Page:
You absolutely can.

If you have any device that can capture an image of what’s in front of you, and with which you have at least some control over the composition, focus, and exposure, you sure as hell can learn photography with it. In fact, if your device is a smartphone, it even has some unique advantages over other kinds of cameras, which I will dive into today.

It is no secret at this point that today’s smartphones are capable of taking amazing photographs, but the question I want to really dig into is can learning photography with a smartphone be an on-ramp for more “serious” photography? To be clear, I believe that answer is also “Yes.”

If you’ve been thinking about getting into photography, well, first of all, welcome to my photography blog! But also, I hope you’ll find this article useful as you think about how to start or improve your photography practice.

First, some definitions

When I say “learn photography,” I definitely don’t mean “learn how to be a world-renowned studio photographer.” Studio, real estate, automotive, and product photography are all examples of areas of the craft that are particularly technical, and where your competitors will pressure you to use more specialized tools and techniques. That isn’t to say that you can’t take really nice product photos with a smartphone, but there are limits, so just keep that in mind as you read.

In defense of my position, though, Lee Morris from Fstoppers did a bikini shoot with an iPhone 6S and some cheap accessories like reflectors, a fan, and a flashlight, and proved rather definitively that it can be done well. The reason it worked? Experience and skill behind the camera, composing the shot, directing assistants to configure lighting, directing the model to pose well. So even this is possible, but set your sights realistically.

When I say “smartphone,” I mean a phone made in the last handful of years, with special preference to the iPhone (yes, just about any iPhone), and the Google Pixel line of phones. Among all smartphones in the last bunch of years, those two have had consistently great cameras. You will probably do fine with most other recent phones, but it’s worth mentioning that not all are created equal.

Don’t believe me?

Apple famously ran a huge marketing campaign built on the quality of the iPhone camera, posting up giant ads featuring images taken with an iPhone. Some were produced by pros, controlling every other possible variable, but it certainly showed that a smartphone photograph can be stunning.

Courtesy of Daily Billboard

For a while, I was challenging myself to take photos with my own smartphone on my morning commutes to work, back when I lived on public transit and the commute involved a lot of “being out in the world.” Here are a couple of my favorites from that period:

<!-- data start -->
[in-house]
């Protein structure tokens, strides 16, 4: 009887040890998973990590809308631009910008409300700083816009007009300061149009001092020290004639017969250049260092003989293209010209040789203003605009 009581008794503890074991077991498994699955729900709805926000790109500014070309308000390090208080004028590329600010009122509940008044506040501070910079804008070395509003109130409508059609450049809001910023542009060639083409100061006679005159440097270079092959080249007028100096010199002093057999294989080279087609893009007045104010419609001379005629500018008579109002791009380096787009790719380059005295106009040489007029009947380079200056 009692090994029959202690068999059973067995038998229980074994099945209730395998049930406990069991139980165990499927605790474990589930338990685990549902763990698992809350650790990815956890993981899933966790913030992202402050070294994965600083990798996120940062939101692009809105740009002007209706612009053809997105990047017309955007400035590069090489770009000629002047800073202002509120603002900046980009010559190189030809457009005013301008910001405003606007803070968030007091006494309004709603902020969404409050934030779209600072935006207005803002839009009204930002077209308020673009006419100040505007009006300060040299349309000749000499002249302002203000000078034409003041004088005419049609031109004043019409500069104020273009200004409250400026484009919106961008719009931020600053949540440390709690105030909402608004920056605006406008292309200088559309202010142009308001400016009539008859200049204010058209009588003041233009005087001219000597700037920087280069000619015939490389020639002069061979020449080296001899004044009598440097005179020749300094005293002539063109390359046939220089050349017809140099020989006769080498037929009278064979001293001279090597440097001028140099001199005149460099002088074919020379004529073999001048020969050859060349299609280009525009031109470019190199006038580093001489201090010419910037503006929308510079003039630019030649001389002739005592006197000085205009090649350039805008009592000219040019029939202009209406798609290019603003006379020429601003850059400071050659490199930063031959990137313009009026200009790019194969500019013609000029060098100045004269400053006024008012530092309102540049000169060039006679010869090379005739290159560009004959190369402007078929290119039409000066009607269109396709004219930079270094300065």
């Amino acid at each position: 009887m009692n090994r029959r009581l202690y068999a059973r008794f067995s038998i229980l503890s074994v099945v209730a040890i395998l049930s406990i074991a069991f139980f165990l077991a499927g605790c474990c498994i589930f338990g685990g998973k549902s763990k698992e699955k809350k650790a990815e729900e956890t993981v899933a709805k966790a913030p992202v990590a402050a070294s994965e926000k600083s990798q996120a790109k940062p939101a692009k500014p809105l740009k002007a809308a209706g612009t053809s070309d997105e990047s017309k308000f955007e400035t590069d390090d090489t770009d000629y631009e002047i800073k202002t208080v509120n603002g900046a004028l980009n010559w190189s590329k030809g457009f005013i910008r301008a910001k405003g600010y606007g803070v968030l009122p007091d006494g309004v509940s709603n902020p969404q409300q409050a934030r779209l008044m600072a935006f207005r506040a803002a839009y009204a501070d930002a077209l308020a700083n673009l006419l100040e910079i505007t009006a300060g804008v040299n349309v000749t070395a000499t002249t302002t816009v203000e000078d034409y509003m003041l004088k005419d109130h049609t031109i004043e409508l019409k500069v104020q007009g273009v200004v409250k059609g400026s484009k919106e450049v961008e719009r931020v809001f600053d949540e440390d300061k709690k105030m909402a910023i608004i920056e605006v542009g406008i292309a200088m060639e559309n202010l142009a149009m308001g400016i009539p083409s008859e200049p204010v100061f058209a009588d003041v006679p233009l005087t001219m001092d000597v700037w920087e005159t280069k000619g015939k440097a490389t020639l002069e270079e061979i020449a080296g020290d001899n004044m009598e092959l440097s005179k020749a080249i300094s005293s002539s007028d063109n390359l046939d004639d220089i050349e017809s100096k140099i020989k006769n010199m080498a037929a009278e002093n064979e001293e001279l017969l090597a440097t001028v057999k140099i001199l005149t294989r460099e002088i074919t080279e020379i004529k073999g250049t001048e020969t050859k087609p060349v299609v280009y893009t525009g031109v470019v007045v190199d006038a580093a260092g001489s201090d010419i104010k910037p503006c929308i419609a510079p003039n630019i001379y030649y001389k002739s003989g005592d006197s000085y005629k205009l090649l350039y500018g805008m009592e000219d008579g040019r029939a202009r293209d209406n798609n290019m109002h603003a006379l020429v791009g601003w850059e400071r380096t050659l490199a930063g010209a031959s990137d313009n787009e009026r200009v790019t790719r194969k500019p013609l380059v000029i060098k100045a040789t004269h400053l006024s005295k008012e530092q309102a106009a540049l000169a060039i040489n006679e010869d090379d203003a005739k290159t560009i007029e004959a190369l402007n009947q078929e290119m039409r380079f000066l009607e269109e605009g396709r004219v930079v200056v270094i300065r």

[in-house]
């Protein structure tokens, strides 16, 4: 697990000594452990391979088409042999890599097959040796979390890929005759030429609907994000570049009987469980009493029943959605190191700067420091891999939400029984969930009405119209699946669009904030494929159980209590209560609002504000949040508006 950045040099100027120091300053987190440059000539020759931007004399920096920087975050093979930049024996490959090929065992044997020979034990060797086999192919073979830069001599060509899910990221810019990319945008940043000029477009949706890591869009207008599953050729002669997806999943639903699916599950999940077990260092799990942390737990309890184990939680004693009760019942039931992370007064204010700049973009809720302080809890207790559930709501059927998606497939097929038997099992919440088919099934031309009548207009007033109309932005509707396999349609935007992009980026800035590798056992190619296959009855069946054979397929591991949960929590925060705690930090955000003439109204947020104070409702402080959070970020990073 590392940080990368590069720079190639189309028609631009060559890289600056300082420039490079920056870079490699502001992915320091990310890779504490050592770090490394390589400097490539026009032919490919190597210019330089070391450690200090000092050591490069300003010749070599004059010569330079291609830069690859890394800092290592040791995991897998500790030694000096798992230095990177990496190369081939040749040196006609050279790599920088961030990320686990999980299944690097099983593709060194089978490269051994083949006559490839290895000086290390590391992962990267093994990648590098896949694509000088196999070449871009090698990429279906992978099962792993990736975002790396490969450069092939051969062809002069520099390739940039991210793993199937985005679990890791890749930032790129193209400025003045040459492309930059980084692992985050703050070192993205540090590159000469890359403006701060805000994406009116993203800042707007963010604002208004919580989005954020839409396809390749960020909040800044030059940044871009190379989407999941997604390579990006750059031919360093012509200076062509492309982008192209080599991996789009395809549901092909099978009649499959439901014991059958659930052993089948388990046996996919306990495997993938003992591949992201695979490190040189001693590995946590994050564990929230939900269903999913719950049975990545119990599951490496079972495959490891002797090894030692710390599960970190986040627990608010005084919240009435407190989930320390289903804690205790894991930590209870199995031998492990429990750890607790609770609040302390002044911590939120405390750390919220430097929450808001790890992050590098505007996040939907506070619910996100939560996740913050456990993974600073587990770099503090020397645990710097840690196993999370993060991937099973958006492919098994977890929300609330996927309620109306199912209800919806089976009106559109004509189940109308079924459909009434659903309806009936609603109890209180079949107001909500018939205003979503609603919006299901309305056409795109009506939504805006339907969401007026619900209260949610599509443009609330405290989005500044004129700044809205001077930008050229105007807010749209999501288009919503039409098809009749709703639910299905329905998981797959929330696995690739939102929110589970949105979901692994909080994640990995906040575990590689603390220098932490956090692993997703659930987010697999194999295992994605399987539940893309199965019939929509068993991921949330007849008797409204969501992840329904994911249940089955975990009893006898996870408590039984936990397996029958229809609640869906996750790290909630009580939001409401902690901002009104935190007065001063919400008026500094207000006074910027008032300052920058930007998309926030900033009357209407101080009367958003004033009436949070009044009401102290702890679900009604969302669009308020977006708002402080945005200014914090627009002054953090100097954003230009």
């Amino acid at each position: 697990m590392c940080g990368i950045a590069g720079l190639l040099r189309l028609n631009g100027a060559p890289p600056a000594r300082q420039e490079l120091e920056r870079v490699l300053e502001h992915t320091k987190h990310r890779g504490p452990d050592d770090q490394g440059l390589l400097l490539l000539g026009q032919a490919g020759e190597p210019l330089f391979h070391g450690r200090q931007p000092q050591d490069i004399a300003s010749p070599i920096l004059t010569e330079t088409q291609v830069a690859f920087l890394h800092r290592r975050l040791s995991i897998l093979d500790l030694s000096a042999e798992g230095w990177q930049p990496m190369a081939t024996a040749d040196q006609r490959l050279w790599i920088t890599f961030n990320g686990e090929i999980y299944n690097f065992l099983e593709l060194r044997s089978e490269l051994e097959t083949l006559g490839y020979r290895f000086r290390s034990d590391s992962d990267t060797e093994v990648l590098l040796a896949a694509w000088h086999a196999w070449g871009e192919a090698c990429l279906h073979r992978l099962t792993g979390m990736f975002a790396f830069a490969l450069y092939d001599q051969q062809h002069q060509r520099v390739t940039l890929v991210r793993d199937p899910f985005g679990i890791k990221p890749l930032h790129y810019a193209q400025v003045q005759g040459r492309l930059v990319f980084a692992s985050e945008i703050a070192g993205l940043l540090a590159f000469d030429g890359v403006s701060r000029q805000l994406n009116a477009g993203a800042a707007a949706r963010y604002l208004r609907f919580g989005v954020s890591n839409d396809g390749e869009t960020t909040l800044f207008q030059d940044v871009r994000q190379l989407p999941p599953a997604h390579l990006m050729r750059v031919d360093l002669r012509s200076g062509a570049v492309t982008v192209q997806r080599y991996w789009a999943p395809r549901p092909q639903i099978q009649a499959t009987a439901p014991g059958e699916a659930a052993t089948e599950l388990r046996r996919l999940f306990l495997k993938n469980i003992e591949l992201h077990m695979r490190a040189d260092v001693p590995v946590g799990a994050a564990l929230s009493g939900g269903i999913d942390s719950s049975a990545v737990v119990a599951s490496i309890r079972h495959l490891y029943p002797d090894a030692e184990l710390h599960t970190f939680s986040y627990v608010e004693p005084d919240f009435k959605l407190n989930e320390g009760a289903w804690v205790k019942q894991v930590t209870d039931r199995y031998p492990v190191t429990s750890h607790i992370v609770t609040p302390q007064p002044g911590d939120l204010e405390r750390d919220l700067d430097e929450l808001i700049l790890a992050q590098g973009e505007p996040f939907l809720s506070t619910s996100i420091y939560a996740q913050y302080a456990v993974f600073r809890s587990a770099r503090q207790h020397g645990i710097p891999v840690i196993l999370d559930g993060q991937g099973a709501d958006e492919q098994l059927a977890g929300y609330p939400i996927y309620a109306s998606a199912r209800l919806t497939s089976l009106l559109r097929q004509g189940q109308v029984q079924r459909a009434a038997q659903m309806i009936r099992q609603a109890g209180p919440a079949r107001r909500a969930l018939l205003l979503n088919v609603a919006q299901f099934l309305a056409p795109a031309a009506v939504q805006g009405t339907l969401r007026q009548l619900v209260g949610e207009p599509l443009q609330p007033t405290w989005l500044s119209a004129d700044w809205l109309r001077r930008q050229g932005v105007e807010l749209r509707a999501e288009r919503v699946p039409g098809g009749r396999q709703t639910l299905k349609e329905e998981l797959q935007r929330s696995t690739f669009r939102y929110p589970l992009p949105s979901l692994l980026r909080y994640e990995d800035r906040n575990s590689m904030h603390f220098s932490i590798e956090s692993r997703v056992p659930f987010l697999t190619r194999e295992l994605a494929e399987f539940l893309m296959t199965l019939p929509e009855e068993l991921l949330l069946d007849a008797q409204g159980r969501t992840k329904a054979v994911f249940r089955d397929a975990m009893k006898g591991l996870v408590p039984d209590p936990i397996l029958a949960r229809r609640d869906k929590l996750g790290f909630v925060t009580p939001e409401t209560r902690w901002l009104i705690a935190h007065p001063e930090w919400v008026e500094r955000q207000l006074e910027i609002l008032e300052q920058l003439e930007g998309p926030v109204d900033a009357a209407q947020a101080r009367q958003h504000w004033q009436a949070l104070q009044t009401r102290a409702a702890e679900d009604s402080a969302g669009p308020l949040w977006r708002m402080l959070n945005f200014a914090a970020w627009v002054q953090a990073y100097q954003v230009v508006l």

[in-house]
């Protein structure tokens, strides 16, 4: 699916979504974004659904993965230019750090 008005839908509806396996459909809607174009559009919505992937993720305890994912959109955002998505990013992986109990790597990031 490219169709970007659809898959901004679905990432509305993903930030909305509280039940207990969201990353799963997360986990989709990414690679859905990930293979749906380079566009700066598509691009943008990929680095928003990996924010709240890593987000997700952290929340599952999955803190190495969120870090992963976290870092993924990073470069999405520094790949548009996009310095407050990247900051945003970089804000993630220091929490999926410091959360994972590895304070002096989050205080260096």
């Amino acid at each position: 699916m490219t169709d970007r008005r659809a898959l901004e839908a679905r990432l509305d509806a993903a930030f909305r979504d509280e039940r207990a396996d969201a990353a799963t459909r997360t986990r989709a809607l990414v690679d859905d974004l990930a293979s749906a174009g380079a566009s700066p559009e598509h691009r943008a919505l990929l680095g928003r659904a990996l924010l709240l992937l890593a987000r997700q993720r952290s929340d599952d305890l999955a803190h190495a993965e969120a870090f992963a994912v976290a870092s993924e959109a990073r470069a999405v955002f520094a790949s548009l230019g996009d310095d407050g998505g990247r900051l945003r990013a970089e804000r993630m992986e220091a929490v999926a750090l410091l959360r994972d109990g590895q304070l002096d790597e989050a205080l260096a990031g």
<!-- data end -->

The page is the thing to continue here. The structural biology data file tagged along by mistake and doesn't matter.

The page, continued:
John Hancock Birds
Fairmont Flag

View these and many more, much larger, in my Good Morning gallery.

Hopefully this is convincing evidence that a smartphone is “good enough” to make compelling images, so it should be more than good enough to learn some of the fundamentals of photography.

Where to begin

So you have a smartphone and you want to improve your photography “chops.” Excellent! While there is a ton to learn about how to manipulate the world and your equipment to get the effect that you want, all the real work starts inside your head.

The equipment in your hand is useless without knowledge and a vision in your mind. To convert a vision into something compelling, you can apply basic art concepts. Or, going in reverse, art concepts can guide you toward the creation of a new vision.

To learn some of the basics of art, you can begin by reading my three-part series, Art Concepts in Photography, which I posted on this blog some 13 years ago:

I recommend doing your own searches for videos and articles about art and design fundamentals, although at some point you have to just get out there and try it! So, what’s the best way to go about that, then?

Fail early and often

It is said that failure is the greatest teacher. You cannot improve unless you first fail, or recognize a shortcoming that you can strengthen. The process of learning is, at its most basic, a series of attempts wherein you strive for each attempt to be closer to “successful,” or, in the case of your art, “a thing you really like.”

At the beginning of this post, I said that learning photography with a smartphone has unique advantages. I think there are three advantages here that are going to help you learn very rapidly:

  1. You can see your image immediately, on a screen big enough to be useful
  2. You can process your image right on your phone and see the results of your edits instantly
  3. You can share the image with anyone you want and get their feedback, again, essentially instantly

These three things are practically impossible with a DSLR (unless you have the Zeiss ZX1, which can run Lightroom directly on the camera, but let’s be honest nobody has purchased this camera).

By reducing the length of the feedback cycle, you can experiment boldly and quickly hone in on what it is you like or don’t like, what is working and what is not working. For that reason alone, I believe that a smartphone is practically the ideal beginner photography tool.


I hope that I have shown that 1) stunning photography can be made with a smartphone, 2) making a compelling image is more about the observation and skill of the photographer than about the equipment, and 3) smartphones have innate advantages as learning tools that no DSLR can offer.

In the words of Chase Jarvis, “The best camera is the one you have with you.”

Use it.